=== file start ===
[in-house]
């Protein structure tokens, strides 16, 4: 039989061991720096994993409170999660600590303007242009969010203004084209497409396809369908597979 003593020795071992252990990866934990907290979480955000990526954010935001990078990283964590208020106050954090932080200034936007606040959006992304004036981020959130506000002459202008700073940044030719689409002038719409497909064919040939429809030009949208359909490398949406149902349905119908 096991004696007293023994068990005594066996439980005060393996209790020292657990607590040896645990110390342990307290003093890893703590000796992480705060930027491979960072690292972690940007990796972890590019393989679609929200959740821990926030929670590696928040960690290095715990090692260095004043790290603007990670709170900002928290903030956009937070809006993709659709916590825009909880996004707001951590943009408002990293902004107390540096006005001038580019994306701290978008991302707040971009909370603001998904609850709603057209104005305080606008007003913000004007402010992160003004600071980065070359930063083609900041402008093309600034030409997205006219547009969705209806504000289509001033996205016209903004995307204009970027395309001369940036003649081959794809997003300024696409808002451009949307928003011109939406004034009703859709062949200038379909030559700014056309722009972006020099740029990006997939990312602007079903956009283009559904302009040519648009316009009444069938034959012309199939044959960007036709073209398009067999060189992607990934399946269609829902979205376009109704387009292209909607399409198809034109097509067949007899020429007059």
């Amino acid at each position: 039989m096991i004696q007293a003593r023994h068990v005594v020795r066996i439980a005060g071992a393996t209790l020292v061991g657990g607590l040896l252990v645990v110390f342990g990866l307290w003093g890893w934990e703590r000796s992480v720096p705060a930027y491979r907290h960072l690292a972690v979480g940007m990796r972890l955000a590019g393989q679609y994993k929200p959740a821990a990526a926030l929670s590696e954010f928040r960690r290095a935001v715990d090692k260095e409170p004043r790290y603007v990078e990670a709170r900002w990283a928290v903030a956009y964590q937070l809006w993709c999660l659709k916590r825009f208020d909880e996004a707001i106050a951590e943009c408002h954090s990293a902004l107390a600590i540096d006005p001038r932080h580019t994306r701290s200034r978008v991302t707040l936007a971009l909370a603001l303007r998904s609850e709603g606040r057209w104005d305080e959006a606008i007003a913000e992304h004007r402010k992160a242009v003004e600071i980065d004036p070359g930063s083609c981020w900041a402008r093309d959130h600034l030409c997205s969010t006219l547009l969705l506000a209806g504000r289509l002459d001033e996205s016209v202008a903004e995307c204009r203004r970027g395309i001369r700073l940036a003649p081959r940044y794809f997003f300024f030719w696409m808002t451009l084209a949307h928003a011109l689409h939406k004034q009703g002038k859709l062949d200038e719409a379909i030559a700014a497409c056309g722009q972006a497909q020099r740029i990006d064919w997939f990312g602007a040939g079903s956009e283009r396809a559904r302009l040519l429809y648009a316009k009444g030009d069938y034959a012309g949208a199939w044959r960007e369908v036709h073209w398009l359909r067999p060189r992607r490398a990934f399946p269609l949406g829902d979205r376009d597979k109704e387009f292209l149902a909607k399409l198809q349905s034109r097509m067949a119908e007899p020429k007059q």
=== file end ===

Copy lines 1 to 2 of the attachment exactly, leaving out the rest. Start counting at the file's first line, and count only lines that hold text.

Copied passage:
[in-house]
């Protein structure tokens, strides 16, 4: 039989061991720096994993409170999660600590303007242009969010203004084209497409396809369908597979 003593020795071992252990990866934990907290979480955000990526954010935001990078990283964590208020106050954090932080200034936007606040959006992304004036981020959130506000002459202008700073940044030719689409002038719409497909064919040939429809030009949208359909490398949406149902349905119908 096991004696007293023994068990005594066996439980005060393996209790020292657990607590040896645990110390342990307290003093890893703590000796992480705060930027491979960072690292972690940007990796972890590019393989679609929200959740821990926030929670590696928040960690290095715990090692260095004043790290603007990670709170900002928290903030956009937070809006993709659709916590825009909880996004707001951590943009408002990293902004107390540096006005001038580019994306701290978008991302707040971009909370603001998904609850709603057209104005305080606008007003913000004007402010992160003004600071980065070359930063083609900041402008093309600034030409997205006219547009969705209806504000289509001033996205016209903004995307204009970027395309001369940036003649081959794809997003300024696409808002451009949307928003011109939406004034009703859709062949200038379909030559700014056309722009972006020099740029990006997939990312602007079903956009283009559904302009040519648009316009009444069938034959012309199939044959960007036709073209398009067999060189992607990934399946269609829902979205376009109704387009292209909607399409198809034109097509067949007899020429007059």